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I've read it's safer to ride a bike on the street than the sidewalk. It's been covered on this site: Is it really safer to ride in the road than on the sidewalk? Also, Redit has a good list of specific studies.

I've also read that separated bike lanes improve safety. For example, this streetsblog.org article cites a study of 12 major cities. It has this image which I'd agree is representative of the kind of separated bike lane one might find in large cities:

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But "separated bike lane" could also mean something like this, from the Massachusetts DOT:

enter image description here

To me, these two things are very different kinds of bike lanes. A problem with sidewalks is motorists aren't habituated to looking for cyclists because they are encountered so rarely. In a big urban bike lane, this is hardly a problem. Look at all those cyclists! But in a less dense area such as the 2nd picture, I'm skeptical that what amounts to painting a bicycle on the sidewalk does much to reduce conflicts between motorists and cyclists.

Regardless, I've read many claims that "separated bike lanes are safer for all users" which don't distinguish between these two cases.

What studies have been done on separated bike lane safety, especially in cities of less than 100,000 people or in suburban areas? Are separated bike lanes indeed safer for cyclists in these conditions? Are particular bike lane designs safer than others for less dense environments?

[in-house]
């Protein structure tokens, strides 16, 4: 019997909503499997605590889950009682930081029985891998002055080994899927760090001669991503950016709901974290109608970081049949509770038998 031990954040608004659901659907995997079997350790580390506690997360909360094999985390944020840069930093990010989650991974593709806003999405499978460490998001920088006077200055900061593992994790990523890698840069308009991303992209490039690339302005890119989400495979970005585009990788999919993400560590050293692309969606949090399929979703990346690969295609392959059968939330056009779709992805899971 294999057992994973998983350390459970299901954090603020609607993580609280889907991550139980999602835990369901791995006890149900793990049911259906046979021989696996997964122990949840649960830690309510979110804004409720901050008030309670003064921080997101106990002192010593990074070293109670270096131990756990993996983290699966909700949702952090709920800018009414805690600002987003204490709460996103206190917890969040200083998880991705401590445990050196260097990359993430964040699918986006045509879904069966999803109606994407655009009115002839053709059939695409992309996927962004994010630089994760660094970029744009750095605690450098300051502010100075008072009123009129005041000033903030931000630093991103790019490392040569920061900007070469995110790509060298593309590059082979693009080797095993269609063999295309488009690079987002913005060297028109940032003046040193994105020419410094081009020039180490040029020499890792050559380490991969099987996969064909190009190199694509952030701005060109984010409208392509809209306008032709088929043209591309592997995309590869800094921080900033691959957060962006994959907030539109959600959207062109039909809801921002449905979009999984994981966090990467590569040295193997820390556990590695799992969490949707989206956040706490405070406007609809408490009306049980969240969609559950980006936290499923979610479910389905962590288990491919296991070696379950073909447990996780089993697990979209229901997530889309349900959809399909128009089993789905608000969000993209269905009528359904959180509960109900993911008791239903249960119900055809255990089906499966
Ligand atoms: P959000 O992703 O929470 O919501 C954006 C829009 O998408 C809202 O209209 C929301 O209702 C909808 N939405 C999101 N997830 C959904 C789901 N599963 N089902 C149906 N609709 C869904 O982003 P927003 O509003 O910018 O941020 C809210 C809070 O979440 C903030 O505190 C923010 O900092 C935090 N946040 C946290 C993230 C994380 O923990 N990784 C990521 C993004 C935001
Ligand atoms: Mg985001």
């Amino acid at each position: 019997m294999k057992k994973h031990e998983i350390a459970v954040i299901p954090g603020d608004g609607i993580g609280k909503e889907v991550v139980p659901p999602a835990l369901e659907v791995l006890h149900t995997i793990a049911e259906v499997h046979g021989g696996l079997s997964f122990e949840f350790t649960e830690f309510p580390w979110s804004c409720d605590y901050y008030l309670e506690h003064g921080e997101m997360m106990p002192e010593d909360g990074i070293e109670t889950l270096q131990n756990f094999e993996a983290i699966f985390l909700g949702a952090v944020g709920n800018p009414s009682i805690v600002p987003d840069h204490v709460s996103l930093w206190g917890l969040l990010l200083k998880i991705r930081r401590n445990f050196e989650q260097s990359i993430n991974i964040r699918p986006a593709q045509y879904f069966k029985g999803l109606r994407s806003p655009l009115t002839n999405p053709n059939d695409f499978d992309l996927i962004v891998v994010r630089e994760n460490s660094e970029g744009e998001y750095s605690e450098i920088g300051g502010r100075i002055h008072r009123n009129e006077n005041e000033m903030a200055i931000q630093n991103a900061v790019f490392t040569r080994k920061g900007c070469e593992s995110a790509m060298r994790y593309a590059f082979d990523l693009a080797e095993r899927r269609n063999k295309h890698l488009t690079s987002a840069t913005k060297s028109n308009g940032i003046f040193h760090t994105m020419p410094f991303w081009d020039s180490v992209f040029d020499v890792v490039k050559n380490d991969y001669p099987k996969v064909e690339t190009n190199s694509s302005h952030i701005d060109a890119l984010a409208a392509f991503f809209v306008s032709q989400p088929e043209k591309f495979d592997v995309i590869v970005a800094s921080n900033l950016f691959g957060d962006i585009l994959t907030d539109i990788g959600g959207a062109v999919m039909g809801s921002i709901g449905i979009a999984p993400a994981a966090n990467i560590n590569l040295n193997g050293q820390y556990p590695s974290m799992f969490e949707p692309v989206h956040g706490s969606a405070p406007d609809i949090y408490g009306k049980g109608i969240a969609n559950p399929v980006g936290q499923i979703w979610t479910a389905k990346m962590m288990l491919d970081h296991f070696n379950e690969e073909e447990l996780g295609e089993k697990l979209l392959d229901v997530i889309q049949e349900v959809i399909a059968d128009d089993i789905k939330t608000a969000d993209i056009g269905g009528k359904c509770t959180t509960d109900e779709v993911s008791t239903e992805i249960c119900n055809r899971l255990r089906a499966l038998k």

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    Remember that "safer to ride on the road than the sidewalk" also includes safer for pedestrians, who are valid roadway users deserving of consideration too.
    – Criggie
    Jul 19, 2020 at 22:51
  • @Criggie that may be true, but that's not at all what I'm asking about. It is also safer for cyclists to ride on the road.
    – Phil Frost
    Jul 20, 2020 at 3:20
  • I don't have answers to your three questions. But don't mind sharing my personal experience which is that motorists are more likely to spot cyclists on roads or adjacent bike lanes (even on roads where cyclists are rarely encountered), compared to pedestrians who rarely seem aware of their surroundings at all. I have avoided accidents with pedestrians a lot more than I have avoided accidents with motorists (even though I have encountered a lot of aggressive motorists). Jul 20, 2020 at 8:19
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    Cambridge, MA, the location of your 2nd photo, is considered by many as an integral part of the Boston dense urban core. In this picture the bike lane is also height-separated from the road surface, so motorists would have to drive up onto the "sidewalk" to hit a cyclist, which seems unlikely. I'm not sure any studies you're looking for would make such detailed distinctions.
    – Armand
    Jul 20, 2020 at 19:33
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    @Armand Yes the cars would have to drive up onto the sidewalk, or turn into or from a driveway, or an intersecting street. I can see three such crossings in the Cambridge photo: two driveways in the foreground and then one street where there is a white car turning.
    – Phil Frost
    Jul 20, 2020 at 21:53

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As seen from this study, cycle tracks (also known as “separated” or “protected” bike lanes) are both the safest and preferred by the cyclists.

Differently, streets with painted bike lanes between parked and moving cars are generally among the worst. Shared car-bike lanes are bad. The worst is, of course, no bicycle infrastructure at all.

Multiuse paths also do not feature good safety record (likely pedestrians using them are under danger). Bicycle only paths are much safer.

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